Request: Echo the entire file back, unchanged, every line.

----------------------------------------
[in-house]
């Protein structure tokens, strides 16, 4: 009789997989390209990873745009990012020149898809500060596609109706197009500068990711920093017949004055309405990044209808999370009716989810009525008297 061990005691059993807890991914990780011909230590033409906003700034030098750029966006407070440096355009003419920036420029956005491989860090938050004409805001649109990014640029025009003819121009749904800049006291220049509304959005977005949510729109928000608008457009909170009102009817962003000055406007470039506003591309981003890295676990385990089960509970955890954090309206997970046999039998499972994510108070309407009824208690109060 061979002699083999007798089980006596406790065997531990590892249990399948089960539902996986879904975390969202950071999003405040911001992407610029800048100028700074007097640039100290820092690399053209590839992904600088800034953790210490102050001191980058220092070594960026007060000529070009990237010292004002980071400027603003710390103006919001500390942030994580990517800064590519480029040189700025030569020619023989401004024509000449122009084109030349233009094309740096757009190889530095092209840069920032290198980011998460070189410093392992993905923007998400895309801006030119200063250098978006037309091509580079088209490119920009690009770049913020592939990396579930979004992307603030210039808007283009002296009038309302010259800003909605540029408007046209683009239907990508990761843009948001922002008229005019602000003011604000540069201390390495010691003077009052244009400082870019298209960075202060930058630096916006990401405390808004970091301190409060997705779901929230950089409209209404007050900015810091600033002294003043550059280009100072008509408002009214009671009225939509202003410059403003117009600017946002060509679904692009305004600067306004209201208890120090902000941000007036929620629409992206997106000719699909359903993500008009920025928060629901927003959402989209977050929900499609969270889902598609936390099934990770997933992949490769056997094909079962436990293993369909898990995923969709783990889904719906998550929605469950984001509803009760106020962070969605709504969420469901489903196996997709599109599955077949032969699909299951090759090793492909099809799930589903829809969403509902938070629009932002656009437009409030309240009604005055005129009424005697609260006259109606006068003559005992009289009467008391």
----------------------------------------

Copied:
[in-house]
């Protein structure tokens, strides 16, 4: 009789997989390209990873745009990012020149898809500060596609109706197009500068990711920093017949004055309405990044209808999370009716989810009525008297 061990005691059993807890991914990780011909230590033409906003700034030098750029966006407070440096355009003419920036420029956005491989860090938050004409805001649109990014640029025009003819121009749904800049006291220049509304959005977005949510729109928000608008457009909170009102009817962003000055406007470039506003591309981003890295676990385990089960509970955890954090309206997970046999039998499972994510108070309407009824208690109060 061979002699083999007798089980006596406790065997531990590892249990399948089960539902996986879904975390969202950071999003405040911001992407610029800048100028700074007097640039100290820092690399053209590839992904600088800034953790210490102050001191980058220092070594960026007060000529070009990237010292004002980071400027603003710390103006919001500390942030994580990517800064590519480029040189700025030569020619023989401004024509000449122009084109030349233009094309740096757009190889530095092209840069920032290198980011998460070189410093392992993905923007998400895309801006030119200063250098978006037309091509580079088209490119920009690009770049913020592939990396579930979004992307603030210039808007283009002296009038309302010259800003909605540029408007046209683009239907990508990761843009948001922002008229005019602000003011604000540069201390390495010691003077009052244009400082870019298209960075202060930058630096916006990401405390808004970091301190409060997705779901929230950089409209209404007050900015810091600033002294003043550059280009100072008509408002009214009671009225939509202003410059403003117009600017946002060509679904692009305004600067306004209201208890120090902000941000007036929620629409992206997106000719699909359903993500008009920025928060629901927003959402989209977050929900499609969270889902598609936390099934990770997933992949490769056997094909079962436990293993369909898990995923969709783990889904719906998550929605469950984001509803009760106020962070969605709504969420469901489903196996997709599109599955077949032969699909299951090759090793492909099809799930589903829809969403509902938070629009932002656009437009409030309240009604005055005129009424005697609260006259109606006068003559005992009289009467008391």